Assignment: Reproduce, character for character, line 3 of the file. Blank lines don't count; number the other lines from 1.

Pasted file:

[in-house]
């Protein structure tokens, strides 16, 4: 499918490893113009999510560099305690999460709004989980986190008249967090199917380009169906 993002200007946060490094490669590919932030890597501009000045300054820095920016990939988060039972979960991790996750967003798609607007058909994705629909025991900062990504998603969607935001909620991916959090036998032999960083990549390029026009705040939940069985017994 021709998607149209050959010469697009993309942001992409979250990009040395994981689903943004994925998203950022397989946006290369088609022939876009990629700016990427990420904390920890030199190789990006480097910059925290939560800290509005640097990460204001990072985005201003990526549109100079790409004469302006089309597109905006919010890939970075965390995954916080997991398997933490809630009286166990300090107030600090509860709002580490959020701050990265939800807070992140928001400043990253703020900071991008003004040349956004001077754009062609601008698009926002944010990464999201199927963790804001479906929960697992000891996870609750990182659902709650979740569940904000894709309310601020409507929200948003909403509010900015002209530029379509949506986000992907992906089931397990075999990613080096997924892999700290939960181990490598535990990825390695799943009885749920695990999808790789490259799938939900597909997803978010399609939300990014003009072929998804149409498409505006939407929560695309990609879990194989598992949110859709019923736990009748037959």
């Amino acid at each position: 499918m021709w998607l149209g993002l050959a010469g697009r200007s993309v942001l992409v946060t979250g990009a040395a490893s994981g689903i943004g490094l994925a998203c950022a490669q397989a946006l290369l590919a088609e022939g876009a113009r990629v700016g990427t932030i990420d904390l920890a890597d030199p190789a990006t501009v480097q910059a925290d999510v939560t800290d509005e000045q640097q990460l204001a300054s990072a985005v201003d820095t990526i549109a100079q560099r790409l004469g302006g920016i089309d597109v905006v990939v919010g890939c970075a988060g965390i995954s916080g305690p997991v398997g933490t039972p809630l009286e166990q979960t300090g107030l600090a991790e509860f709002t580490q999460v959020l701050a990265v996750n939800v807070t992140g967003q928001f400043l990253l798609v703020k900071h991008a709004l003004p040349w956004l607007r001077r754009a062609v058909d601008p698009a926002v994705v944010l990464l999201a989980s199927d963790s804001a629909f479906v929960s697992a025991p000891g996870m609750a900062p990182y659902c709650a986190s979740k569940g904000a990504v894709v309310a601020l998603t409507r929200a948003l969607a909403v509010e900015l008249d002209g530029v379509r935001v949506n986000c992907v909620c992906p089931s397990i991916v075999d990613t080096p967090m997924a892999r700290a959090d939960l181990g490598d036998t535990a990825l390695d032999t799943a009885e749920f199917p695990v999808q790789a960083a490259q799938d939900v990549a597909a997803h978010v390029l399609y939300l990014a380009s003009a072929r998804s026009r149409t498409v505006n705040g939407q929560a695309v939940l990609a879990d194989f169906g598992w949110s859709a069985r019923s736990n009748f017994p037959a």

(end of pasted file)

């Amino acid at each position: 499918m021709w998607l149209g993002l050959a010469g697009r200007s993309v942001l992409v946060t979250g990009a040395a490893s994981g689903i943004g490094l994925a998203c950022a490669q397989a946006l290369l590919a088609e022939g876009a113009r990629v700016g990427t932030i990420d904390l920890a890597d030199p190789a990006t501009v480097q910059a925290d999510v939560t800290d509005e000045q640097q990460l204001a300054s990072a985005v201003d820095t990526i549109a100079q560099r790409l004469g302006g920016i089309d597109v905006v990939v919010g890939c970075a988060g965390i995954s916080g305690p997991v398997g933490t039972p809630l009286e166990q979960t300090g107030l600090a991790e509860f709002t580490q999460v959020l701050a990265v996750n939800v807070t992140g967003q928001f400043l990253l798609v703020k900071h991008a709004l003004p040349w956004l607007r001077r754009a062609v058909d601008p698009a926002v994705v944010l990464l999201a989980s199927d963790s804001a629909f479906v929960s697992a025991p000891g996870m609750a900062p990182y659902c709650a986190s979740k569940g904000a990504v894709v309310a601020l998603t409507r929200a948003l969607a909403v509010e900015l008249d002209g530029v379509r935001v949506n986000c992907v909620c992906p089931s397990i991916v075999d990613t080096p967090m997924a892999r700290a959090d939960l181990g490598d036998t535990a990825l390695d032999t799943a009885e749920f199917p695990v999808q790789a960083a490259q799938d939900v990549a597909a997803h978010v390029l399609y939300l990014a380009s003009a072929r998804s026009r149409t498409v505006n705040g939407q929560a695309v939940l990609a879990d194989f169906g598992w949110s859709a069985r019923s736990n009748f017994p037959a």